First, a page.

Literary Lion: 5 Questions with Nonfiction Writer Lis Harris

March 31, 2015

Lis HarrisAssociate Professor Lis Harris was a staff writer at The New Yorker from 1970 to 1995. In addition to innumerable articles, reviews and commentaries, she is the author of Holy Days: The World of a Hasidic Family, Rules of Engagement: Four American Marriages and Tilting at Mills: Green Dreams, Dirty Dealings and the Corporate Squeeze. In 2014, Columbia’s Rare Book and Manuscript Library acquired her papers.

Q. How does the intersection of teaching and writing affect you?

In one way my teaching life and my writing life are utterly intertwined, in another way they are utterly separate. I continually learn astonishing things from my students and their concerns, which remain in an ongoing way in my consciousness. In another way, the place in my mind I enter when I'm working on my own writing is pretty much separate from teaching, students—from everything else in my life.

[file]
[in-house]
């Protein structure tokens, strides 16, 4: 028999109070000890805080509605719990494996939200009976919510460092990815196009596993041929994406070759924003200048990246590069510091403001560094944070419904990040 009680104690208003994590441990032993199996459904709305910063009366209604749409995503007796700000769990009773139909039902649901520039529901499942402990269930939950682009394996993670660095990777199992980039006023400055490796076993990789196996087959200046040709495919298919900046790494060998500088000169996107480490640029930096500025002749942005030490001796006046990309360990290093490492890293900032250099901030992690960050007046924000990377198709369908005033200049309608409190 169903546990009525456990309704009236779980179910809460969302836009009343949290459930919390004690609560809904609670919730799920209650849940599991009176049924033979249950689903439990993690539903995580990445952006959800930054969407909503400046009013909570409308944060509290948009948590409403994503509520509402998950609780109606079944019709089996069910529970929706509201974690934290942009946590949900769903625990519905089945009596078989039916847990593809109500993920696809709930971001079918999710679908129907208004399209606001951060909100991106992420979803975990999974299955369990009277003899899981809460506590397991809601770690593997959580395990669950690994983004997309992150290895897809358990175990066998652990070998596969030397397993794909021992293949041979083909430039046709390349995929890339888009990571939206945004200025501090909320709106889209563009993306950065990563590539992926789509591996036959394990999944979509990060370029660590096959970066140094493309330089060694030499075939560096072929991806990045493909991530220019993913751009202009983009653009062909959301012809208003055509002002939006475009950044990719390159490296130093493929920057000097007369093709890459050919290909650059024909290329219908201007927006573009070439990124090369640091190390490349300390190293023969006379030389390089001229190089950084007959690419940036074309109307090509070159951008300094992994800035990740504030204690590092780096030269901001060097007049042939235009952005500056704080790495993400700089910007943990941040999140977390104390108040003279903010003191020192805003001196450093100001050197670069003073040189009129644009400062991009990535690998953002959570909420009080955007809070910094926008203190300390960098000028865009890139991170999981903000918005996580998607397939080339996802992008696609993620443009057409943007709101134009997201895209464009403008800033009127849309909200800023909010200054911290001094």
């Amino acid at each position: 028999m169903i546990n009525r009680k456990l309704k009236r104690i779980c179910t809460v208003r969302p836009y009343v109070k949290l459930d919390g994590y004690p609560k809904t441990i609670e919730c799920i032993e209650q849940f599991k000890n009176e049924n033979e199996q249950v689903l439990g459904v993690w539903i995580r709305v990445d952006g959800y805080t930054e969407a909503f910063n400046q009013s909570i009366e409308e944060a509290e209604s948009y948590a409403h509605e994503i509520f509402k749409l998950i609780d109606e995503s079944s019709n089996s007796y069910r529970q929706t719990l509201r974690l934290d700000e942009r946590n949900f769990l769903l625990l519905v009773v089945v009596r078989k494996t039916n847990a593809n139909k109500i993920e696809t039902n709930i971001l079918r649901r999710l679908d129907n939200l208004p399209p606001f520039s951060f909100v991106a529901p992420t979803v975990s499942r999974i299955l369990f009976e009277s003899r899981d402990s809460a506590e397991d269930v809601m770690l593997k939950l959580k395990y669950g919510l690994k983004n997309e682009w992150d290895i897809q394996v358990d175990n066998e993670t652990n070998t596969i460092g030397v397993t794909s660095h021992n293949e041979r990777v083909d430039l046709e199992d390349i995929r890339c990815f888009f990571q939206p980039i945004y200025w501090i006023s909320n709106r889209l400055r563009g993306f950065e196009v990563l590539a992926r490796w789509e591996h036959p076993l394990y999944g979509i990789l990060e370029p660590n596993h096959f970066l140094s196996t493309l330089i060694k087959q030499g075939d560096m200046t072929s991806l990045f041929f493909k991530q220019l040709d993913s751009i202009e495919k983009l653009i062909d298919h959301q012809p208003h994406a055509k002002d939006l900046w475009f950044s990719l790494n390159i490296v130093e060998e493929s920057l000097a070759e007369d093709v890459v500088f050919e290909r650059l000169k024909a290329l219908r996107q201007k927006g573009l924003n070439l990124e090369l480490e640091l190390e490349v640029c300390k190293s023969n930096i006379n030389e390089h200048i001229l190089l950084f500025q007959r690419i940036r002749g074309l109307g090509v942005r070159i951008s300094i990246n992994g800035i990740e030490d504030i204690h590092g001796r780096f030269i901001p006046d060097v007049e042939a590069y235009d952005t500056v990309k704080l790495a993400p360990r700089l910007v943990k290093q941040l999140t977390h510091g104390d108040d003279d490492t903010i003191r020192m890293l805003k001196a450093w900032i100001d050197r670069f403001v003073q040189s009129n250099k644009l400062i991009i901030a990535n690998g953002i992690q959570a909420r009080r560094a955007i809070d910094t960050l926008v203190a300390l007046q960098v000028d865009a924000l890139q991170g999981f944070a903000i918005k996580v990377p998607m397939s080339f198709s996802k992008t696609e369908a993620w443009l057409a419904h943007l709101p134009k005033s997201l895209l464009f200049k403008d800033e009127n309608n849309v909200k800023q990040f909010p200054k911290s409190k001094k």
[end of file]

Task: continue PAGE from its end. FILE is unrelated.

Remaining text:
Q. How important to the craft of writing is reading?

I don't know a single writer who isn't an avid reader. Most writers, when they were children, were big readers and the imaginative world of books is necessary sustenance for not just the craft, but the larger underpinnings of writing.

Q. Do you focus on one particular kind of writing or can you easily switch genres?

I am a nonfiction writer. I read a great deal of fiction but my sentences coil better around the matrix of reality.

Q. How does living and working in New York influence your writing?

Living and working in New York City is a great boon, as is the wonderful group of writers who are my colleagues. Literary cacophony and competition are non-factors when the precious moments for writing arrive. The only din I hear is the sound of my own cacophonous brain.

Q. What are you working on now?

I am working on a book about three generations of a Palestinian family and three generations of an Israeli family.

— Interviewed by Eve Glasberg